• Perhaps unable to sleep as a result of the storm, Kureha, Kanata and even Noël find themselves awake after Klaus arrives and sits down to dinner on Filicia’s invitation. Klaus remarks that Kureha will be a good wife some day, but conversation soon turns to how the peace talks continue to be fraught with difficulties. As their world hurtles closer to war, one of the elements in Sora no Woto that were successfully conveyed is how war can seem so foreign a concept even when nations are at the brink of one.

  • Rio is pensive to open the letter she’s received, but before she can, she’s called to return to the main area. The grim lighting at this point in the episode serves to reinforce the inner conflict that Rio’s experiencing: this is a common motif in Sora no Woto, and while going unnoticed in many discussions about the anime, the lighting and hues in each scene play a substantial role in determining the emotional tenour for each scene.

  • As it turns out, Yumina’s in a bit of a situation, since one of the children in her care has gone missing, and she turns to the 1121st for assistance. Under the storm conditions, things look quite challenging even for the 1121st, but they nonetheless agree to help out, stepping out of the warm and dry interior of the Clocktower Fortress into the wet and wild night in order to help Yumina find the missing child, who turns out to be Seiya.

  • This post comes out a mere two days after the Tom Clancy’s Ghost Recon: Wildlands Open Beta concludes, and I spent much of the weekend playing through it. A review will be coming out at some point in the near future, and for now, we return to Sora no Woto, where I note that some of the prevailing opinions about children are a particularly immature way of reacting to Seiya’s actions: any reasonable adult will try to understand Seiya’s thought process before deciding on what the next best course of action is. The originator of these thoughts, none other than Random Curiosity’s Omni, was not ready for the responsibility of looking after children at the time of writing, but it’s likely that their thoughts may have changed in the past seven years.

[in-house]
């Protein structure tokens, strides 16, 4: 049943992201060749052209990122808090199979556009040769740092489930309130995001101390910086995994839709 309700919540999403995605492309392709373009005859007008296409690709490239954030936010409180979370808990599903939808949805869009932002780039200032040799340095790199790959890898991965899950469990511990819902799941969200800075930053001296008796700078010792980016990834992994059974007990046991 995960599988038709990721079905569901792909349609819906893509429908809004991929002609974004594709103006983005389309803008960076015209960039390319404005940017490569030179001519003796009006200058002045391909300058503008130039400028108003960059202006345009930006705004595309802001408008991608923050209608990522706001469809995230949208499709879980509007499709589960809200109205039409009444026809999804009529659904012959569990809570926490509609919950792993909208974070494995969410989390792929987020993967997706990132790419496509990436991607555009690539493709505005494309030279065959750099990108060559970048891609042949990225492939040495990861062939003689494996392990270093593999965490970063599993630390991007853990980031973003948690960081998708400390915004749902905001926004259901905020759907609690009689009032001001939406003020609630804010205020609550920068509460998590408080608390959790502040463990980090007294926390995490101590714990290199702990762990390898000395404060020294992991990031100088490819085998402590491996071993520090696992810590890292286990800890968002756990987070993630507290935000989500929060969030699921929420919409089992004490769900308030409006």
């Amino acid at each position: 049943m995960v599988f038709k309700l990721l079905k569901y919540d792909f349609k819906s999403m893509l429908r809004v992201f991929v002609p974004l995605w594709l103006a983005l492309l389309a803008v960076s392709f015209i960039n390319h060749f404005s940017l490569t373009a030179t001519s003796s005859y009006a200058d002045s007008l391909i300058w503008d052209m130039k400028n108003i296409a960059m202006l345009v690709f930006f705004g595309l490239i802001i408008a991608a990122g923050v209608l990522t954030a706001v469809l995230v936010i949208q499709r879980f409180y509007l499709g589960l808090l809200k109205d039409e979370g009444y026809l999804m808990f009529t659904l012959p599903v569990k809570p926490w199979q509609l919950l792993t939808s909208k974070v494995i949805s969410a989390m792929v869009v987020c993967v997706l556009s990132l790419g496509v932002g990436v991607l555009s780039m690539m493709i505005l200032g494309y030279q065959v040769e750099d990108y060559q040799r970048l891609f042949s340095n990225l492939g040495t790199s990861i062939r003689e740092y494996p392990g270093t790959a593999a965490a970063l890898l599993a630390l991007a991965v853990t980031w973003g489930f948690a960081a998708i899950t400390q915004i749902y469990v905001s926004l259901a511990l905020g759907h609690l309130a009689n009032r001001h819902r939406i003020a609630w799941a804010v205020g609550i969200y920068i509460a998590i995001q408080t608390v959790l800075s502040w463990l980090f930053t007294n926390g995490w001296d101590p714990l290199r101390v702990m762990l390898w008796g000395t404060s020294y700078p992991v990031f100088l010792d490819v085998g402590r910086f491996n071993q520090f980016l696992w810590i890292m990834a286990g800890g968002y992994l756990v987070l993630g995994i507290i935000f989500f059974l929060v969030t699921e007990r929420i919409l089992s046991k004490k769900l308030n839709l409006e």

• The missing child turns out to be Seiya, who had taken off to cover some eggplants in a garden nearby when he’d caught wind of the storm. Although foolish, his actions are a gesture of love for Yumina; it’s noted that eggplants are one of Yumina’s favourite foods. He’s unsuccessful in covering them, but before any harm can come to him, Kureha and Klaus manage to locate him. He’s successfully rescued, but a rockslide cuts off Kureha and Klaus from the others. Later, the eggplant patch is washed away by the raging river.